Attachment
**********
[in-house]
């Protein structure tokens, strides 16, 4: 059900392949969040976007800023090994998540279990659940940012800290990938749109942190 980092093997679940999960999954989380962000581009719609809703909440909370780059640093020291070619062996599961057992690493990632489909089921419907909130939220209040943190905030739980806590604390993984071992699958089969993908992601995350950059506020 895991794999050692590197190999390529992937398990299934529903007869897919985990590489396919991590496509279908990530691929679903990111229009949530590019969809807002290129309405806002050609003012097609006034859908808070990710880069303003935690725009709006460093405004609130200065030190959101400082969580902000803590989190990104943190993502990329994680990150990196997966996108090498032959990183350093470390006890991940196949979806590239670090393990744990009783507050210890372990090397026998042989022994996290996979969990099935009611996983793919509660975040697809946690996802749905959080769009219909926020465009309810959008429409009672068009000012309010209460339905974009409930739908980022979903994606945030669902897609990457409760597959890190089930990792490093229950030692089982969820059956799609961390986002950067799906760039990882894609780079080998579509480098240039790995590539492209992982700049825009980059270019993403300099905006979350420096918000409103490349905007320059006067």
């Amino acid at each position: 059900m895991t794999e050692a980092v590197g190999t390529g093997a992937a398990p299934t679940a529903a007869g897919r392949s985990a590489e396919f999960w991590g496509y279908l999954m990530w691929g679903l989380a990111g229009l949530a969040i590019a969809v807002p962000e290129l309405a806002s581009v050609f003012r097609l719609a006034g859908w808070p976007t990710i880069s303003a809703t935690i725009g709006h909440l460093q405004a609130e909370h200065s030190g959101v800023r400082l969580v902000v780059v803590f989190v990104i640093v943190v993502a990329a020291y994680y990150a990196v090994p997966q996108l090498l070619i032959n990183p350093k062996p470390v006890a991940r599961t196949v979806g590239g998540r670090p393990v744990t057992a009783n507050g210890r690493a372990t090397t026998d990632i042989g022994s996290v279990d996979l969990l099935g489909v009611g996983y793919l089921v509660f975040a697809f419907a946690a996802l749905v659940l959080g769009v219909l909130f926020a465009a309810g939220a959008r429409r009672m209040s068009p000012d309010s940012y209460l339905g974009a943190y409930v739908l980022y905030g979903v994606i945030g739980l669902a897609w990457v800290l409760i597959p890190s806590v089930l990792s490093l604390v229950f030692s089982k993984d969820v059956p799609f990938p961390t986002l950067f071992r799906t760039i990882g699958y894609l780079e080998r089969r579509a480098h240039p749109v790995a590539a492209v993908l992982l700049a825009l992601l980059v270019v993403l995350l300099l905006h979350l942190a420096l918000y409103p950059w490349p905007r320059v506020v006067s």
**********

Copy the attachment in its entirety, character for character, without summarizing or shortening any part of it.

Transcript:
[in-house]
């Protein structure tokens, strides 16, 4: 059900392949969040976007800023090994998540279990659940940012800290990938749109942190 980092093997679940999960999954989380962000581009719609809703909440909370780059640093020291070619062996599961057992690493990632489909089921419907909130939220209040943190905030739980806590604390993984071992699958089969993908992601995350950059506020 895991794999050692590197190999390529992937398990299934529903007869897919985990590489396919991590496509279908990530691929679903990111229009949530590019969809807002290129309405806002050609003012097609006034859908808070990710880069303003935690725009709006460093405004609130200065030190959101400082969580902000803590989190990104943190993502990329994680990150990196997966996108090498032959990183350093470390006890991940196949979806590239670090393990744990009783507050210890372990090397026998042989022994996290996979969990099935009611996983793919509660975040697809946690996802749905959080769009219909926020465009309810959008429409009672068009000012309010209460339905974009409930739908980022979903994606945030669902897609990457409760597959890190089930990792490093229950030692089982969820059956799609961390986002950067799906760039990882894609780079080998579509480098240039790995590539492209992982700049825009980059270019993403300099905006979350420096918000409103490349905007320059006067």
């Amino acid at each position: 059900m895991t794999e050692a980092v590197g190999t390529g093997a992937a398990p299934t679940a529903a007869g897919r392949s985990a590489e396919f999960w991590g496509y279908l999954m990530w691929g679903l989380a990111g229009l949530a969040i590019a969809v807002p962000e290129l309405a806002s581009v050609f003012r097609l719609a006034g859908w808070p976007t990710i880069s303003a809703t935690i725009g709006h909440l460093q405004a609130e909370h200065s030190g959101v800023r400082l969580v902000v780059v803590f989190v990104i640093v943190v993502a990329a020291y994680y990150a990196v090994p997966q996108l090498l070619i032959n990183p350093k062996p470390v006890a991940r599961t196949v979806g590239g998540r670090p393990v744990t057992a009783n507050g210890r690493a372990t090397t026998d990632i042989g022994s996290v279990d996979l969990l099935g489909v009611g996983y793919l089921v509660f975040a697809f419907a946690a996802l749905v659940l959080g769009v219909l909130f926020a465009a309810g939220a959008r429409r009672m209040s068009p000012d309010s940012y209460l339905g974009a943190y409930v739908l980022y905030g979903v994606i945030g739980l669902a897609w990457v800290l409760i597959p890190s806590v089930l990792s490093l604390v229950f030692s089982k993984d969820v059956p799609f990938p961390t986002l950067f071992r799906t760039i990882g699958y894609l780079e080998r089969r579509a480098h240039p749109v790995a590539a492209v993908l992982l700049a825009l992601l980059v270019v993403l995350l300099l905006h979350l942190a420096l918000y409103p950059w490349p905007r320059v506020v006067s």